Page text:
Perfection is My Enemy by Ashley Hodges

 
ashleyhodges2
 
 

 

“I already know it’s not going to look good, so I’d rather not waste my time on it.”

 

“I mean, I guess it’s good…but it’s not perfect so let’s try again.”

 

“It should be better.” “I should be better.”

 

“If I just had ___ I could make this/do this perfectly.”

 

Do you ever find yourself saying any of these things? I know I do. ALL the time.

 

“Perfectionism is defined as a personality trait characterized by a person's striving for flawlessness – setting high performance and sometimes unrealistic standards, accompanied by critical self-evaluations and concerns regarding others' evaluations.” (Stoeber and Childs, 2010 ; Flett and Hewitt, 2002).

 

Perfectionism is one of my biggest weaknesses. This has been especially apparent since I started my own business. I’ve always given the excuse that this is just how God made me. I started to believe that perfectionism is okay because I help make things better, but I started to pay too high of a cost for being so demanding. It started to steal my joy and put a wedge in my relationships.

 

It drove me to exhaustion, and I finally decided physically and emotionally I couldn’t do it anymore. So, with great desperation, I cried out to God and begged him to help me understand why I had this deep desire to make things “perfect.” After many days of praying and begging God for answers, He slowly started revealing little nuggets of wisdom.

 

The first thing He reveled to me was through something I heard my mom teach recently. Our hearts were created for the perfection of the garden of Eden, but we don’t live there anymore. The problem is that sin came in and tainted what God made perfect. So, our human hearts crave the perfection of God’s original design but won’t ever live there on this side of eternity. We will always have this void/desire for perfection in our hearts. Honestly, that’s actually a good thing.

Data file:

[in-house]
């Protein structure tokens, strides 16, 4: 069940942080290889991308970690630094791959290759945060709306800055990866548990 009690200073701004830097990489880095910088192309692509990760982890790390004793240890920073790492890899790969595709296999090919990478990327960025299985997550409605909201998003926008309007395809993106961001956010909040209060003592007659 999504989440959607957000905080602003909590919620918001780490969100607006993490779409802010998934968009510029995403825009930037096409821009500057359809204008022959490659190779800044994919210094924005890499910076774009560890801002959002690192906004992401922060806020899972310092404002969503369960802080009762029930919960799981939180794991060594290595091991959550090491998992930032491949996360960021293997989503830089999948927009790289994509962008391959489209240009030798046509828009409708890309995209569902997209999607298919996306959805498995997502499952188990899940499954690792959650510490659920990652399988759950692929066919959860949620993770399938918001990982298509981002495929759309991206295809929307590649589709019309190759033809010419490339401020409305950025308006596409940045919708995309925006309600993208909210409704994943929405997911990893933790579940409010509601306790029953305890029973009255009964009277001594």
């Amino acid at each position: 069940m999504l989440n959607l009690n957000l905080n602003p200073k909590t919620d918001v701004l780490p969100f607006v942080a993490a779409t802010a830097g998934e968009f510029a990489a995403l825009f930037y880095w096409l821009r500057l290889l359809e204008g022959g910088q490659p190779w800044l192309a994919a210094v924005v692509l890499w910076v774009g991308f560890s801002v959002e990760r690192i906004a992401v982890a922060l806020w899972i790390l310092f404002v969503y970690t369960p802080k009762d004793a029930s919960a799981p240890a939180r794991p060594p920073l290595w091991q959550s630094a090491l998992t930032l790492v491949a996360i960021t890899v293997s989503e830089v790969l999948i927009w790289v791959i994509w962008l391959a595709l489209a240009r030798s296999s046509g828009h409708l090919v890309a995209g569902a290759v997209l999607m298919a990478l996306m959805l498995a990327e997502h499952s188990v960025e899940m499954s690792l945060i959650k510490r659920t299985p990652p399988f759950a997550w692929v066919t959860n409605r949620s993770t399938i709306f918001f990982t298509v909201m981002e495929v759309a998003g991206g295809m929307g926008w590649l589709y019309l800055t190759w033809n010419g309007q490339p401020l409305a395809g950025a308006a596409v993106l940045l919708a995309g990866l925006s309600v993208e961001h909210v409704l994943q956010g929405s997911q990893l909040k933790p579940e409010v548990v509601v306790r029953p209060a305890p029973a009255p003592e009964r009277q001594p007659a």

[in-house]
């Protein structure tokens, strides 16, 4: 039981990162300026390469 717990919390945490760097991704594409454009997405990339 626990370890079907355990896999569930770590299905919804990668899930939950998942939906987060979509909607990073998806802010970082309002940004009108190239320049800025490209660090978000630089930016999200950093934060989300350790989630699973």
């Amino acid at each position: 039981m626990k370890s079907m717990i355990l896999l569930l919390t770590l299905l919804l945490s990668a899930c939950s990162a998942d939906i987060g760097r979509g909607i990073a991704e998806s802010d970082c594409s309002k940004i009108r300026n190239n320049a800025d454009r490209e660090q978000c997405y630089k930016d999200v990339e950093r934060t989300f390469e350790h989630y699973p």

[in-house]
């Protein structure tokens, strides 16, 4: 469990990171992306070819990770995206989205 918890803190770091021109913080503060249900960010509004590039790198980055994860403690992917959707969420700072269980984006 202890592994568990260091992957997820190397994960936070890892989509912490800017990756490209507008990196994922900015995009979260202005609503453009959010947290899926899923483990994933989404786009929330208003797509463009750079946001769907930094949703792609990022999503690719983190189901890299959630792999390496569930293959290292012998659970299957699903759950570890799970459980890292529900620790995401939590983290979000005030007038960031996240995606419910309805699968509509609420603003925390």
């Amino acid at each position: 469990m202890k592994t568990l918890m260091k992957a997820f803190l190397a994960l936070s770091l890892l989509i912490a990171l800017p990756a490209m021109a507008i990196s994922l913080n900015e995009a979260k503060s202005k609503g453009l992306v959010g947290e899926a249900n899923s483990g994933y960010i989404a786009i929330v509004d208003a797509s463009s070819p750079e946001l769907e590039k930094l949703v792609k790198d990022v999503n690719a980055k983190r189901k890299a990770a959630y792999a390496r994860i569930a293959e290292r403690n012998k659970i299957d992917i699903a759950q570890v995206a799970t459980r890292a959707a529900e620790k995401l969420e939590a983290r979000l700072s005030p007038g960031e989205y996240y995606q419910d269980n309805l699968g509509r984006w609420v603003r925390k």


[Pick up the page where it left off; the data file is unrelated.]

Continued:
That craving for perfection is actually what draws our hearts to the only perfect match for our longings. Jesus came to live a perfect life and die for our sins so we don’t have to be separated from the glorious eternity God has planned for us.

 

The Lord is the ONLY one who can fill that ache we feel so deeply. None of our attempts at perfection will ever fill that void.

 

Secondly, perfectionism is a sin. It’s a trap. It’s the enemy’s way of convincing us that we can somehow earn our worth. My worth was totally wrapped up in the lie that if I can just post one more perfect picture, produce one more perfect blog post, or do this project perfectly then I would earn my worth or prove that I was a good blogger.

 

When it comes to David and I, I thought if I can just write the perfect post about everything I’ve learned in marriage, attend every church event, cook dinner every night, keep my house clean, and above all making sure not to say or do the wrong thing, that I would somehow prove I was a good pastor’s wife. Doing all that stuff perfectly would make me worthy of having influence in the ministry world.